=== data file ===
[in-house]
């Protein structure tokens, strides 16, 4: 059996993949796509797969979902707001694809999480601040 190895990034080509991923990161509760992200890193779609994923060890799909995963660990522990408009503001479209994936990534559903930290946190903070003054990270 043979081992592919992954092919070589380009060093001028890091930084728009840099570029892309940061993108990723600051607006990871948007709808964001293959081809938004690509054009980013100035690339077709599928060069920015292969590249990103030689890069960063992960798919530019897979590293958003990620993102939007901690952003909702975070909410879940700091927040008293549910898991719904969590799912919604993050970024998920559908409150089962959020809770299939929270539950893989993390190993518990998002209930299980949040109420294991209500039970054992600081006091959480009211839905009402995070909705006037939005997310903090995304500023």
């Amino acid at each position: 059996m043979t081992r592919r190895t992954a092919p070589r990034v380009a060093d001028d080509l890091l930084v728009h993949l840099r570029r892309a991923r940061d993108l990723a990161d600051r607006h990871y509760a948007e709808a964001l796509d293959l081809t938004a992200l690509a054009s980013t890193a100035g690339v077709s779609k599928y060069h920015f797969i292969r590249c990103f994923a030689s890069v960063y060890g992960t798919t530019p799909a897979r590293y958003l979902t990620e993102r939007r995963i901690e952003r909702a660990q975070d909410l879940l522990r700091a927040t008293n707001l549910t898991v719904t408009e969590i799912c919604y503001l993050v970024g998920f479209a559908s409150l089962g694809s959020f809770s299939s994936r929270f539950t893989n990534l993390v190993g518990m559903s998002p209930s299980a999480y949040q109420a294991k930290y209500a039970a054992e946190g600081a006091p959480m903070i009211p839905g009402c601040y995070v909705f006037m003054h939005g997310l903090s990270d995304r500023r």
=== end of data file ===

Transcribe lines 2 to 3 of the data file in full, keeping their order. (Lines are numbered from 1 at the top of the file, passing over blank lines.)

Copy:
């Protein structure tokens, strides 16, 4: 059996993949796509797969979902707001694809999480601040 190895990034080509991923990161509760992200890193779609994923060890799909995963660990522990408009503001479209994936990534559903930290946190903070003054990270 043979081992592919992954092919070589380009060093001028890091930084728009840099570029892309940061993108990723600051607006990871948007709808964001293959081809938004690509054009980013100035690339077709599928060069920015292969590249990103030689890069960063992960798919530019897979590293958003990620993102939007901690952003909702975070909410879940700091927040008293549910898991719904969590799912919604993050970024998920559908409150089962959020809770299939929270539950893989993390190993518990998002209930299980949040109420294991209500039970054992600081006091959480009211839905009402995070909705006037939005997310903090995304500023």
């Amino acid at each position: 059996m043979t081992r592919r190895t992954a092919p070589r990034v380009a060093d001028d080509l890091l930084v728009h993949l840099r570029r892309a991923r940061d993108l990723a990161d600051r607006h990871y509760a948007e709808a964001l796509d293959l081809t938004a992200l690509a054009s980013t890193a100035g690339v077709s779609k599928y060069h920015f797969i292969r590249c990103f994923a030689s890069v960063y060890g992960t798919t530019p799909a897979r590293y958003l979902t990620e993102r939007r995963i901690e952003r909702a660990q975070d909410l879940l522990r700091a927040t008293n707001l549910t898991v719904t408009e969590i799912c919604y503001l993050v970024g998920f479209a559908s409150l089962g694809s959020f809770s299939s994936r929270f539950t893989n990534l993390v190993g518990m559903s998002p209930s299980a999480y949040q109420a294991k930290y209500a039970a054992e946190g600081a006091p959480m903070i009211p839905g009402c601040y995070v909705f006037m003054h939005g997310l903090s990270d995304r500023r």